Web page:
Military Spending: Up and Away
Grier, Peter, The Christian Science Monitor
Whatever the merits of US military action in Afghanistan and Iraq, one thing seems clear: It's very expensive.
If this week's White House request for $196 billion more for Afghanistan and Iraq is included, total costs for these operations will reach about $808 billion by the end of next year, according to figures compiled by the Center for Strategic and Budgetary Assessments (CSBA).
That's more than the Gulf War ($88 billion in today's dollars), or Korea ($456 billion), or Vietnam ($518 billion). It's within shouting distance of the price of the Korea and Vietnam conflicts combined.
But the US economy is much larger today than it was in, say, 1968 - meaning the financial burden on the nation posed by these costs is correspondingly lighter.
And despite the rising price tag, Congress is unlikely to make significant trims in the administration's latest war-appropriations request. Democratic Party leaders just don't have the votes.
"For fear of being accused of not supporting the troops, Congress will not deviate much from what the administration has requested," predicts Gordon Adams, an American University professor of international relations.
President Bush's Oct. 22 request to Congress for $196 billion in supplemental defense funds for fiscal year 2008 is a revision of a previous $150 billion request upon which lawmakers had not yet acted.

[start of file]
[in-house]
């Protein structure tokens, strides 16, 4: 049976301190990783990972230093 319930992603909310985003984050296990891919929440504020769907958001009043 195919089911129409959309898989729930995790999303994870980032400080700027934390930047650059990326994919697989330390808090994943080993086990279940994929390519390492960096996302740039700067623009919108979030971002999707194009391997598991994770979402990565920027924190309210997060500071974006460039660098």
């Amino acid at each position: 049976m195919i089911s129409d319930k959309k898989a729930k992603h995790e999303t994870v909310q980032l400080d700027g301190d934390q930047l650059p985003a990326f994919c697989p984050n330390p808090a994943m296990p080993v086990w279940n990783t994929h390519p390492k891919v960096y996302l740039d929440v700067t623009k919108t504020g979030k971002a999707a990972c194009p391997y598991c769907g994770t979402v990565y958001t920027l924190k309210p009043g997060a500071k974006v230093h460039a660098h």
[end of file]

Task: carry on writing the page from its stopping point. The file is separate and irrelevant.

A large portion of the extra $46 billion would be channeled into Army procurement - specifically, the purchase of new, more bomb- proof armored vehicles, and general replacement of munitions expended and equipment worn out from years of fighting.
Operations and maintenance would also get additional funding.
"The bill provides for basic needs, like bullets and body armor, protection against [improvised explosive devices], and mine- resistant, ambush-protected vehicles," said Mr. Bush on Monday. "It also funds training missions, vital embassy programs, improvements in Iraqi security forces, and intelligence operations that protect our troops."
Operations in Iraq and Afghanistan are funded separately from the overall defense budget. Congress has yet to pass the administration's $481 billion request for general 2008 Pentagon spending.
Given that the Iraq war has now stretched on for over four years, it's time to stop paying for it via "emergency" supplemental appropriations, according to some experts. …